NASA?s Advanced Air Vehicles program seeks to improve safety and efficiency through exploration of the value of hybrid composites, guiding utilization of the materials by industry. Cornerstone Research Group Inc. (CRG), University of Dayton Research Institute (UDRI), and NanoSperse LLC have formed a team of experts in the aerospace composites industry to demonstrate, financially justify, and quickly transition hybrid composites into commercial aircraft markets. In Phase I, the team demonstrated a scalable, qualifiable hybrid materials solution using stitched CNT yarns capable of exceeding the performance of toughened prepregs using infusion grade materials and compatible manufacturing methods. Phase II efforts will further validate the financial and functional viability of the hybrid composite system through identification of relevant applications, optimization of stitched laminate designs, evaluation of multifunctional properties, and scale-up of hybrid composite manufacturing methods enabling the fabrication and evaluation of a component prototype.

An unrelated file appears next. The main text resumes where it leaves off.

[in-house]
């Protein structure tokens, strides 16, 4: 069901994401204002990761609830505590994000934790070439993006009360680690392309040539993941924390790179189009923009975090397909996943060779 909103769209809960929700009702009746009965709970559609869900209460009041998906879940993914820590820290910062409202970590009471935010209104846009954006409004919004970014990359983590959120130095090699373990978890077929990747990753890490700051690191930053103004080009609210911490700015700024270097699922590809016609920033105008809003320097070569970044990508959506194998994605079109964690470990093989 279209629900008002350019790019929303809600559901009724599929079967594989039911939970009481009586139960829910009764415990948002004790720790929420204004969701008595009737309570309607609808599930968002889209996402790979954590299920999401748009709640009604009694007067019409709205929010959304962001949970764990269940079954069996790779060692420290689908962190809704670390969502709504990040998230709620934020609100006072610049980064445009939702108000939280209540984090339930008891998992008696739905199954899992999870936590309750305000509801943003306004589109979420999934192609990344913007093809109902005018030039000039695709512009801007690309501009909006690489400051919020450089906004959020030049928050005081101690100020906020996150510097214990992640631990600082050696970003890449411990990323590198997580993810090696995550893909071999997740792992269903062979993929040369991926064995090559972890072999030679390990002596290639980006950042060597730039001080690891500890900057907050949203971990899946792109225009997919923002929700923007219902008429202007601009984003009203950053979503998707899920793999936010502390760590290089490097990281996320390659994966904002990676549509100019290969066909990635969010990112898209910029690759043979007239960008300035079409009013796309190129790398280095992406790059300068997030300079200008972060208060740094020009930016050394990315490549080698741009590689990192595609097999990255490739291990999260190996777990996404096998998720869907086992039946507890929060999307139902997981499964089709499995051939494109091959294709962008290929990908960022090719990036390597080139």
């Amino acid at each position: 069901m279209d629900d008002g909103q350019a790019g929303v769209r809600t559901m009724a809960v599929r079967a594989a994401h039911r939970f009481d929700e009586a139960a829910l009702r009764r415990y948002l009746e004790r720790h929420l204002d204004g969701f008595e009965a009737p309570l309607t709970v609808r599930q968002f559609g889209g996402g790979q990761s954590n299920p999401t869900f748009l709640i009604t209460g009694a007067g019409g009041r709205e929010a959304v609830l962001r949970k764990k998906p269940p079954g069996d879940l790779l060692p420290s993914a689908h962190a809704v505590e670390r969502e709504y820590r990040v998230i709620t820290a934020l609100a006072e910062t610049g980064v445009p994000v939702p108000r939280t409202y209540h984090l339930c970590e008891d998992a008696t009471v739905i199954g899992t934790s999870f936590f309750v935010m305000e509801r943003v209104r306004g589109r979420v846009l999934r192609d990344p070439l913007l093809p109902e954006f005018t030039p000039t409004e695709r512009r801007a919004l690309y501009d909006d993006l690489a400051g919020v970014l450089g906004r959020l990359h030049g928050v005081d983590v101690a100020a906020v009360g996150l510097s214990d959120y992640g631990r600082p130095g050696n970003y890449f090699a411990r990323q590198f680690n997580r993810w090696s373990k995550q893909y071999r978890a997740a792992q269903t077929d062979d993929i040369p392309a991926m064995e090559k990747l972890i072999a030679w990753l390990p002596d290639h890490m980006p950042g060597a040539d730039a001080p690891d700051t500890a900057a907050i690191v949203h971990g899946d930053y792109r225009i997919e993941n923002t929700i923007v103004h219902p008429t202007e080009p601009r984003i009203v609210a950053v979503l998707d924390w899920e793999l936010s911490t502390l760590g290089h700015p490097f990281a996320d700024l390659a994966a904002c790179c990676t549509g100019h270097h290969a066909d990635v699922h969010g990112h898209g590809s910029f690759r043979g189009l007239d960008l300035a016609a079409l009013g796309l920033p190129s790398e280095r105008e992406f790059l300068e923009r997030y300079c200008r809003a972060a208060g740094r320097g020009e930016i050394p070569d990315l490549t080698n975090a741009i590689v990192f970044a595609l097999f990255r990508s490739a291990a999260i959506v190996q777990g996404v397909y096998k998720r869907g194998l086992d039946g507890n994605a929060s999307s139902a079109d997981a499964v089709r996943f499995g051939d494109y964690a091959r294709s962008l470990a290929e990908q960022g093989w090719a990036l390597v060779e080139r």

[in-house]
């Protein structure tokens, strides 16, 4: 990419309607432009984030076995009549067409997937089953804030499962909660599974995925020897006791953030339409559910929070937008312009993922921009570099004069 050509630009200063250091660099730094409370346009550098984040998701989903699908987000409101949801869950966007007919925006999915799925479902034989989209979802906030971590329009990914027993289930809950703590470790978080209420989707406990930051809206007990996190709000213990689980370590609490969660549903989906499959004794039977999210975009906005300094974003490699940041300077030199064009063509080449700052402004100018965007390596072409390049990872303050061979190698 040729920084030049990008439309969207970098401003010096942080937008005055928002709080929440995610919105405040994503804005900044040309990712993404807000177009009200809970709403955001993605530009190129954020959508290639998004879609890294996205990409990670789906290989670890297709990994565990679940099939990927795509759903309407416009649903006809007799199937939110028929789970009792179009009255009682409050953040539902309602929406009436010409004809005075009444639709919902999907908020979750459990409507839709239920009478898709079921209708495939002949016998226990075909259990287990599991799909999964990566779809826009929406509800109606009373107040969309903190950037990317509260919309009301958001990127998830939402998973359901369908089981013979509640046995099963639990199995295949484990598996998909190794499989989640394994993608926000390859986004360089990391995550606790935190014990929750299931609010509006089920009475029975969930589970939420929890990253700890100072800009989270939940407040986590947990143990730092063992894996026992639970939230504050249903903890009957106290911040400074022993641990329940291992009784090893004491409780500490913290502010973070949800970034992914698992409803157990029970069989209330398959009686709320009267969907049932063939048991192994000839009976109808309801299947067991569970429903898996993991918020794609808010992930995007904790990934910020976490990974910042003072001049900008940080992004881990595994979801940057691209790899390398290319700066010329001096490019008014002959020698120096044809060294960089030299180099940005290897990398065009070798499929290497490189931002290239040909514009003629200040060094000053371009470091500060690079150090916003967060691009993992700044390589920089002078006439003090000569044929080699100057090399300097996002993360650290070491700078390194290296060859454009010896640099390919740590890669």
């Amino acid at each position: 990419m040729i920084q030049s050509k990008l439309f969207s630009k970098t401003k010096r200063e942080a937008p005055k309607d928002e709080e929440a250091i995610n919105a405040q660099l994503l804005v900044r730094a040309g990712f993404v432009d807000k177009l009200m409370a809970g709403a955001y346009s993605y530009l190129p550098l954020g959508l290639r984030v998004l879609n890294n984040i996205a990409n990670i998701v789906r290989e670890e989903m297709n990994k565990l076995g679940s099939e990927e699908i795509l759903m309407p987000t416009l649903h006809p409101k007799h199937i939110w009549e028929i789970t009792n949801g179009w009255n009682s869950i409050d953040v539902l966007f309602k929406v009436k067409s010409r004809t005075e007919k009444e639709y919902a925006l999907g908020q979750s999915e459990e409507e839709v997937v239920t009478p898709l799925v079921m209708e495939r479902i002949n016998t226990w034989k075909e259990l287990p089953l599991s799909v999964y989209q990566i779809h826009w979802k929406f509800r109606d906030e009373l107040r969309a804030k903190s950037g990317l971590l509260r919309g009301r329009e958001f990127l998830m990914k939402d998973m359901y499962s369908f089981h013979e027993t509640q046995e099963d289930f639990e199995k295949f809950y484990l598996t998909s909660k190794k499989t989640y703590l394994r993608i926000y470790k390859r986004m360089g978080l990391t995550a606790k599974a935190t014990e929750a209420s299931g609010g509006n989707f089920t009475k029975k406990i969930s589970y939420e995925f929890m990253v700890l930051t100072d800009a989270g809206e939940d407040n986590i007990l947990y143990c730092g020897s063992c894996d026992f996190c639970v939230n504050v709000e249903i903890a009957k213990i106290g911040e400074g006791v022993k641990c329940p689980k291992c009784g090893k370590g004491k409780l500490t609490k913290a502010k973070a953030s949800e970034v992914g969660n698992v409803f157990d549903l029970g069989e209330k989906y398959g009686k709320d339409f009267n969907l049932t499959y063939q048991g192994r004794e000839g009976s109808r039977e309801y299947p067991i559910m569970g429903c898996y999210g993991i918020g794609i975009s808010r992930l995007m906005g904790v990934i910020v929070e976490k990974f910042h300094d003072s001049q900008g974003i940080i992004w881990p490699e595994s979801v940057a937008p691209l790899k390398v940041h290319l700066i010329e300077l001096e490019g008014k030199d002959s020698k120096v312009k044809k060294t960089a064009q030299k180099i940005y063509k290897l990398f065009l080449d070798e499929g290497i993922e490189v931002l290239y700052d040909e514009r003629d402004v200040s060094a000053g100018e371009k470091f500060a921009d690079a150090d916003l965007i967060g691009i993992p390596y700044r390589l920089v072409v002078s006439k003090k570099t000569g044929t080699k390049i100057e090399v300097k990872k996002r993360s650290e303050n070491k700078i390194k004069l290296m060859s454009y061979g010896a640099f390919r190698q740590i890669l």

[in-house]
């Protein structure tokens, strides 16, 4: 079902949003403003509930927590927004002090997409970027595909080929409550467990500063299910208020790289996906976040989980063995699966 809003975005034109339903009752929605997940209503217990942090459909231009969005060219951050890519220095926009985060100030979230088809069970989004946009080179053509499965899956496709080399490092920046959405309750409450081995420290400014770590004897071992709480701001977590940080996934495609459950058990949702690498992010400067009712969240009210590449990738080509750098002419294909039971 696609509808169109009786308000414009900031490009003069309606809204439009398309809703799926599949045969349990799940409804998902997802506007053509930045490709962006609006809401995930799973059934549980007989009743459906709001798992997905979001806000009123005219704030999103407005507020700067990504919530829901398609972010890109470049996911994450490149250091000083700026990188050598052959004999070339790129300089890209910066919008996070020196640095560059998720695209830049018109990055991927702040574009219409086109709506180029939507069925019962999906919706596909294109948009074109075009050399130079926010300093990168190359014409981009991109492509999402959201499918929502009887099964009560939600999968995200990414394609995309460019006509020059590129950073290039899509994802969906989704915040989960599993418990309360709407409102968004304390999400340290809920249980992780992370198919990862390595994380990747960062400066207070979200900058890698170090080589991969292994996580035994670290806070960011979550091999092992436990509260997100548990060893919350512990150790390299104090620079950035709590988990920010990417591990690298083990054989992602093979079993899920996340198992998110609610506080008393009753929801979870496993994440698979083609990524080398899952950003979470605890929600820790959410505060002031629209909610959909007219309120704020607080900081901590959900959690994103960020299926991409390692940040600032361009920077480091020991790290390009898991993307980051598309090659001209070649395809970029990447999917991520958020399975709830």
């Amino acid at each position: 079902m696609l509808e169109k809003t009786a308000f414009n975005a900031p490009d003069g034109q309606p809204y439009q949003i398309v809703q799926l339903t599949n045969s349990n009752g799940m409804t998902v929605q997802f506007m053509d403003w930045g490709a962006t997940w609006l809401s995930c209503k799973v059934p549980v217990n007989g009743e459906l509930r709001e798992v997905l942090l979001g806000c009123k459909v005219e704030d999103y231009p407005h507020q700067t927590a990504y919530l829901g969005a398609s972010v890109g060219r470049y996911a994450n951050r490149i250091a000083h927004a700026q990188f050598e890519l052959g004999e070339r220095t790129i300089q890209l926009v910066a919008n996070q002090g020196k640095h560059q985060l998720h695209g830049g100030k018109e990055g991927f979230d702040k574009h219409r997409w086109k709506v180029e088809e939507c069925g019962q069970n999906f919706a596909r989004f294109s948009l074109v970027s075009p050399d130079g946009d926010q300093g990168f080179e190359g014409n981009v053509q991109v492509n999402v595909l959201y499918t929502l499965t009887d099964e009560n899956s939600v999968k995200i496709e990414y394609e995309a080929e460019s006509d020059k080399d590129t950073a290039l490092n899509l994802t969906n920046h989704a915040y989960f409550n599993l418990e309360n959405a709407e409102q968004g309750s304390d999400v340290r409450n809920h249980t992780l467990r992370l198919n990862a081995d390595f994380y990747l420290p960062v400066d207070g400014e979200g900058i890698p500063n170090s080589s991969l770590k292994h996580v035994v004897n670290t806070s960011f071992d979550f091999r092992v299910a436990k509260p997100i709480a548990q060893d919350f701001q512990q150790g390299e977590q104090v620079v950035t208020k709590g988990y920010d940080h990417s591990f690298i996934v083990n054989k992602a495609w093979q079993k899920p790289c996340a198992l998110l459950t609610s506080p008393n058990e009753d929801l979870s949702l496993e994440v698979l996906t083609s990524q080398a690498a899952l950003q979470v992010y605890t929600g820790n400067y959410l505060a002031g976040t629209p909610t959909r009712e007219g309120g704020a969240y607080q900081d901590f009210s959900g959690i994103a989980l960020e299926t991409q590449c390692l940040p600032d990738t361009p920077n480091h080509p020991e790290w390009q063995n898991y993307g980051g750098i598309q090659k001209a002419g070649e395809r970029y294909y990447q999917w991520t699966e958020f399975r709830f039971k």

Agency: National Aeronautics and Space Administration | Branch: | Program: STTR | Phase: Phase I | Award Amount: 124.99K | Year: 2016